The ability to quickly respond (with the hand, finger, or foot) to a signal (sound, light, picture) when it appears.
The ability to exert maximum muscle force to lift, push, pull, or carry objects.
The ability to see details at close range (within a few feet of the observer).
The ability to see details at a distance.
The ability to keep your hand and arm steady while moving your arm or while holding your arm and hand in one position.
The ability to quickly and repeatedly adjust the controls of a machine or a vehicle to exact positions.
Handling and Moving Objects
Using hands and arms in handling, installing, positioning, and moving materials, and manipulating things.
Performing General Physical Activities
Performing physical activities that require considerable use of your arms and legs and moving your whole body, such as climbing, lifting, balancing, walking, stooping, and handling of materials.
Operating Vehicles, Mechanized Devices, or Equipment
Running, maneuvering, navigating, or driving vehicles or mechanized equipment, such as forklifts, passenger vehicles, aircraft, or water craft.
Monitor Processes, Materials, or Surroundings
Monitoring and reviewing information from materials, events, or the environment, to detect or assess problems.
Repairing and Maintaining Mechanical Equipment
Servicing, repairing, adjusting, and testing machines, devices, moving parts, and equipment that operate primarily on the basis of mechanical (not electronic) principles.
Controlling Machines and Processes
Using either control mechanisms or direct physical activity to operate machines or processes (not including computers or vehicles).
Inspecting Equipment, Structures, or Material
Inspecting equipment, structures, or materials to identify the cause of errors or other problems or defects.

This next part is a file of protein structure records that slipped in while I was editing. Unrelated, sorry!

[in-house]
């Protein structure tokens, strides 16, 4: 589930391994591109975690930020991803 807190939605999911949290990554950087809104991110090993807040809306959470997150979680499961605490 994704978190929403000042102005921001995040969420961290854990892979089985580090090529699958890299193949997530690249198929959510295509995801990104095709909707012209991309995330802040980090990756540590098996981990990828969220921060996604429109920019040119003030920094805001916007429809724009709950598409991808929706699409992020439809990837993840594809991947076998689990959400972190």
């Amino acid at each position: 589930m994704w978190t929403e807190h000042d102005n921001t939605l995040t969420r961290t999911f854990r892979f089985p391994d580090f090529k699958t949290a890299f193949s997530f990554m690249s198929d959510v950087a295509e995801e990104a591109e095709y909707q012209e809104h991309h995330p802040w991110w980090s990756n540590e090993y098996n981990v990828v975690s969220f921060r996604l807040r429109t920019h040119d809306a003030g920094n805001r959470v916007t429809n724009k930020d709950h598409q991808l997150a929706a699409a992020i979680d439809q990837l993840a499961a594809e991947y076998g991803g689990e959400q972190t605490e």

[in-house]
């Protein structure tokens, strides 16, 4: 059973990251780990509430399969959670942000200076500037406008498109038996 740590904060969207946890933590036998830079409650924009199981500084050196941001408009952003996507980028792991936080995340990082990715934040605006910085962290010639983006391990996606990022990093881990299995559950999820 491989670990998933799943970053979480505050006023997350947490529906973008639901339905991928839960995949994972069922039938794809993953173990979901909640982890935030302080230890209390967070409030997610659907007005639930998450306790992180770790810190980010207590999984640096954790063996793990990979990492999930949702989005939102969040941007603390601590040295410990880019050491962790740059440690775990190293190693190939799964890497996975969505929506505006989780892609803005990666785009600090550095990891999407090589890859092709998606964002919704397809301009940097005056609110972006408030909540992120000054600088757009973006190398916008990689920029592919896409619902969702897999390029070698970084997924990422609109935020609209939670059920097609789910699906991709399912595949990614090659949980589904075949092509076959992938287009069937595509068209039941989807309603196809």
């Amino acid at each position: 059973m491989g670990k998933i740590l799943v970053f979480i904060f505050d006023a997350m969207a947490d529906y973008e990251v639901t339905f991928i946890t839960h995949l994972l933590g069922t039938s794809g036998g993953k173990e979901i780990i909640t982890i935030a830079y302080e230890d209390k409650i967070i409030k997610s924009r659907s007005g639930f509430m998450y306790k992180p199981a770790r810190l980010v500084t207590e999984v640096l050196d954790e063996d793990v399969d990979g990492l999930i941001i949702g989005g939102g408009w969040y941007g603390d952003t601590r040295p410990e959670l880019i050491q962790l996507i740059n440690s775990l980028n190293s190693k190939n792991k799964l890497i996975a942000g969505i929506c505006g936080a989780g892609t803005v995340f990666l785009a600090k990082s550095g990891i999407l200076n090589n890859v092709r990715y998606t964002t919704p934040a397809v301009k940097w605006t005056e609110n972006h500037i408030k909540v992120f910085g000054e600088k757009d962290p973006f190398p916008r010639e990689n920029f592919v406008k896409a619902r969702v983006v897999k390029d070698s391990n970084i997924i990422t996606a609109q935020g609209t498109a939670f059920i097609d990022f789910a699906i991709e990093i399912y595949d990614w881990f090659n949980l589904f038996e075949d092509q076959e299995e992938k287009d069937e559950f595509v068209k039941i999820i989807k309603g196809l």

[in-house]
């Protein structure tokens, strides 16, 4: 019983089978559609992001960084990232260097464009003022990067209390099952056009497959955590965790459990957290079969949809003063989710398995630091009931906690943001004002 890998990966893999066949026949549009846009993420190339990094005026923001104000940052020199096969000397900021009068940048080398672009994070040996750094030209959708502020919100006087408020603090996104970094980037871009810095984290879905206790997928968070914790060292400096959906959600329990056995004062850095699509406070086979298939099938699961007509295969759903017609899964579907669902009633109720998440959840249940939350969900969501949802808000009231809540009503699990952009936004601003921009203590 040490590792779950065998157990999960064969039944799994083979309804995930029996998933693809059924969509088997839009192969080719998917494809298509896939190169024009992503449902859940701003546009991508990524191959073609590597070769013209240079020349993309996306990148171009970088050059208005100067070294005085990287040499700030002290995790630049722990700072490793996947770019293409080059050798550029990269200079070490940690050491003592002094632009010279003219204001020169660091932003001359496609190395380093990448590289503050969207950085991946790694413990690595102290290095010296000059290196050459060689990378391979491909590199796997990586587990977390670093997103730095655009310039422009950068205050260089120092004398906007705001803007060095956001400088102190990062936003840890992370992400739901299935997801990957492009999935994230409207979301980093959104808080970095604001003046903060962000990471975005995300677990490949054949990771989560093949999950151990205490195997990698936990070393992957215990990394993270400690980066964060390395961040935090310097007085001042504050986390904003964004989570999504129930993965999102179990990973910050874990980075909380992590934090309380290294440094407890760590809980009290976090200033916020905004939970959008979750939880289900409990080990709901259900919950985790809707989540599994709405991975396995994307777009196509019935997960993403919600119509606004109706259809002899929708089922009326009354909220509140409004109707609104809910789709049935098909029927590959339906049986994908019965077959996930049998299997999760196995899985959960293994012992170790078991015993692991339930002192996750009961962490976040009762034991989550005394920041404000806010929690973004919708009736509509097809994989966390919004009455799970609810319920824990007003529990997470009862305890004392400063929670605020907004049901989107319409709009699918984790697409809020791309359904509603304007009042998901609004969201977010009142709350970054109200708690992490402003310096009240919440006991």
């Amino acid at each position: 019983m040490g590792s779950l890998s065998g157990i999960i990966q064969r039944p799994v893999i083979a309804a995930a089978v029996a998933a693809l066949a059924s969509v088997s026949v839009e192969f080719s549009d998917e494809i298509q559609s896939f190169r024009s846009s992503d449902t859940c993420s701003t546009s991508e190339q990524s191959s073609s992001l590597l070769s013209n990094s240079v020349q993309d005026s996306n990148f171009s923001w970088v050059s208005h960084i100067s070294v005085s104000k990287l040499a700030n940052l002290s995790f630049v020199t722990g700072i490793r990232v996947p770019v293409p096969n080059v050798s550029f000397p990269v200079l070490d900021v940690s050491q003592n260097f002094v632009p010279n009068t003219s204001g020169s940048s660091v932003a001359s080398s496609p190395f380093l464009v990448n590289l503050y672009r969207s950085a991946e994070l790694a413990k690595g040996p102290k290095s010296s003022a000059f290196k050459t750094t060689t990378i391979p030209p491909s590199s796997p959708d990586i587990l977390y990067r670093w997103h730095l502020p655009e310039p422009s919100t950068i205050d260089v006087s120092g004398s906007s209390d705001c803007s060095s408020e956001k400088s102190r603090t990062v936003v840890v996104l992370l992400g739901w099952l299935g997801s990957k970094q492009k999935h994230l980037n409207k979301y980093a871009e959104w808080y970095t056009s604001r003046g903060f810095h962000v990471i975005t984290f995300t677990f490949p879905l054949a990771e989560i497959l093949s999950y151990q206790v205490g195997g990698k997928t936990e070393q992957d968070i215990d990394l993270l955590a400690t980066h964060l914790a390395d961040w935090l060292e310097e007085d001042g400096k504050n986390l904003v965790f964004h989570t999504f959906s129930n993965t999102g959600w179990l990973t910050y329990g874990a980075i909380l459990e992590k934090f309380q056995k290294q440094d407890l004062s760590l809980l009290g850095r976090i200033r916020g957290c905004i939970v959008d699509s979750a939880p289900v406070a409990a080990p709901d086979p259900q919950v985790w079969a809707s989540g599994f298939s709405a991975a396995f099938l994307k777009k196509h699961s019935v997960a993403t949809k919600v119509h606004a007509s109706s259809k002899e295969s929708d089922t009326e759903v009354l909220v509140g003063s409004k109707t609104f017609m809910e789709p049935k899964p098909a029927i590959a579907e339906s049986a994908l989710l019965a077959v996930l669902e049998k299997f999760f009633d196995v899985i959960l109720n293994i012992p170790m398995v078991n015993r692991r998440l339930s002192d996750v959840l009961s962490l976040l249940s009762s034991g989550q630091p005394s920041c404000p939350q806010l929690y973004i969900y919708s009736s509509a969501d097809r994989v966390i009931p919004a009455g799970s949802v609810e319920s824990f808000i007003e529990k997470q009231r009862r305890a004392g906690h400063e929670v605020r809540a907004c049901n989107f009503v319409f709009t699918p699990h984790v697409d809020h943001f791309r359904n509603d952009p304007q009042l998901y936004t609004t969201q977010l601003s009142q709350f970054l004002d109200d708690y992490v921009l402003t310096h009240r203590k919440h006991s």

Evaluating Information to Determine Compliance with Standards
Using relevant information and individual judgment to determine whether events or processes comply with laws, regulations, or standards.
Wear Common Protective or Safety Equipment such as Safety Shoes, Glasses, Gloves, Hearing Protection, Hard Hats, or Life Jackets
How much does this job require wearing common protective or safety equipment such as safety shoes, glasses, gloves, hard hats or life jackets?
How often do you have to have face-to-face discussions with individuals or teams in this job?
Consequence of Error
How serious would the result usually be if the worker made a mistake that was not readily correctable?
Exposed to Hazardous Equipment
How often does this job require exposure to hazardous equipment?
Spend Time Using Your Hands to Handle, Control, or Feel Objects, Tools, or Controls
How much does this job require using your hands to handle, control, or feel objects, tools or controls?
Responsible for Others' Health and Safety
How much responsibility is there for the health and safety of others in this job?
Pace Determined by Speed of Equipment
How important is it to this job that the pace is determined by the speed of equipment or machinery? (This does not refer to keeping busy at all times on this job.)
Work With Work Group or Team
How important is it to work with others in a group or team in this job?
Contact With Others
How much does this job require the worker to be in contact with others (face-to-face, by telephone, or otherwise) in order to perform it?
Exposed to Contaminants
How often does this job require working exposed to contaminants (such as pollutants, gases, dust or odors)?